Hammer. Was another companion for Satie. People saw him wearing it inside the coat as a means of protection against potential attackers. Composer said he also looked behind himself when walking, breathed carefully ‘a little at a time’, and danced rarely. All as a safety measure.

Grey Suit. Was Satie’s only outfit after 1895. He had a dozen of identical grey velvet suits he wore every day one by one. At a certain moment, he was nicknamed ‘the velvet gentleman’.

White. Was the only colour of the food Satie consumed. He could eat 150 oysters in a row and described his nourishing habits in his book “Memoirs of An Amnesiac” (1965) like this: "My only nourishment consists of food that is white: eggs, sugar, shredded bones, the fat of dead animals, veal, salt, coconuts, chicken cooked in white water, moldy fruit, rice, turnips, sausages in camphor, pastry, cheese (white varieties), cotton salad, and certain kinds of fish (without their skin). I boil my wine and drink it cold mixed with the juice of the Fuchsia. I have a good appetite, but never talk when eating for fear of strangling myself."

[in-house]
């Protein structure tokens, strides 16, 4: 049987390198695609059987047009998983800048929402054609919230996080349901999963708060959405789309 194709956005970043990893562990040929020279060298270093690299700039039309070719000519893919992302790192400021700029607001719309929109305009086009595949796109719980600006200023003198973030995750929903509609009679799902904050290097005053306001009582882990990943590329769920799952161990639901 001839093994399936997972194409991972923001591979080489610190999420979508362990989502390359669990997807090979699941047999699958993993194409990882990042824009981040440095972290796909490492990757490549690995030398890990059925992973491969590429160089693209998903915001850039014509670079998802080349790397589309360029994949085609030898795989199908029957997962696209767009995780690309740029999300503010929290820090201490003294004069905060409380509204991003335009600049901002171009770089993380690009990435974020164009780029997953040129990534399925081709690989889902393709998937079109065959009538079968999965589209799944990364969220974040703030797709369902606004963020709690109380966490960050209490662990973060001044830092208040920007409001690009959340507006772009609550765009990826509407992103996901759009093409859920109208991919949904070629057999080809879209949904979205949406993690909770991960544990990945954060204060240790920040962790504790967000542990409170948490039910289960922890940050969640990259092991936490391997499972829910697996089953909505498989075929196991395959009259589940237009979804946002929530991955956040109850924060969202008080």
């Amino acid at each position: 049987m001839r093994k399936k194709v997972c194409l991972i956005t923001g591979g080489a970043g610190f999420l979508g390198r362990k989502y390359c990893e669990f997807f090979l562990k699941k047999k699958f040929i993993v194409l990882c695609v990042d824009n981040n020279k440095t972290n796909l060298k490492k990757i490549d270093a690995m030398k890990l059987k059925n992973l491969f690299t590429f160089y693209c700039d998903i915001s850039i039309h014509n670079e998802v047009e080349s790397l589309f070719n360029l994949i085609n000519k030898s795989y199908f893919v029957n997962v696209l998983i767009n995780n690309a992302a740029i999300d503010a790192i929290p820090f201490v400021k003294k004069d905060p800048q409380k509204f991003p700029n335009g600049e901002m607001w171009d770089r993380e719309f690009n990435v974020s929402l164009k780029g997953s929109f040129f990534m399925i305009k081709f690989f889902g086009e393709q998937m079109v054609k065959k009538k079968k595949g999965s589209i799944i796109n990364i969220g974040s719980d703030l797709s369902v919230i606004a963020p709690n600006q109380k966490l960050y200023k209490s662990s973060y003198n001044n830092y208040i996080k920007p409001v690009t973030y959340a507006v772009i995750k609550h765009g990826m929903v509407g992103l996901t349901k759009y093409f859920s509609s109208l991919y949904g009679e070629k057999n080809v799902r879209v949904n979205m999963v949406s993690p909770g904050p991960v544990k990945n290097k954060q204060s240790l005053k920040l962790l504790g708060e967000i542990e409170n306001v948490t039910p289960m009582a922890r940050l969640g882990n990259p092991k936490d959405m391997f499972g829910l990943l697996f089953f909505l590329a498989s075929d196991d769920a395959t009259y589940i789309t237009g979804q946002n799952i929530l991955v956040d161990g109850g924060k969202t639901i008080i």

Suzanne. Was the name of Satie’s one and only love. In his 20ies, Satie fell in love with his neighbour from the next door. He would slip passionate notes under her door and propose to her the night they got together. The two painted each other’s portraits, had an exuberant half-a-year affair but never got married. After the breakup, Satie said he was left with "nothing but an icy loneliness that fills the head with emptiness". He never got over Suzanne. A few compositions by Satie were dedicated to his partner, including the poignant and pretty depressive “Vexations” (the longest piece ever written, with 840 repetitions, uff).

Religion. Satie had his own. In 1891, he used to be composing for his friend’s “Mystical Order” sect but after their friendship was over, he decided to found his own church – “Église Métropolitaine d'Art de Jésus Conducteur” – for he never liked any of the official religions. Satie was the only member of his Church.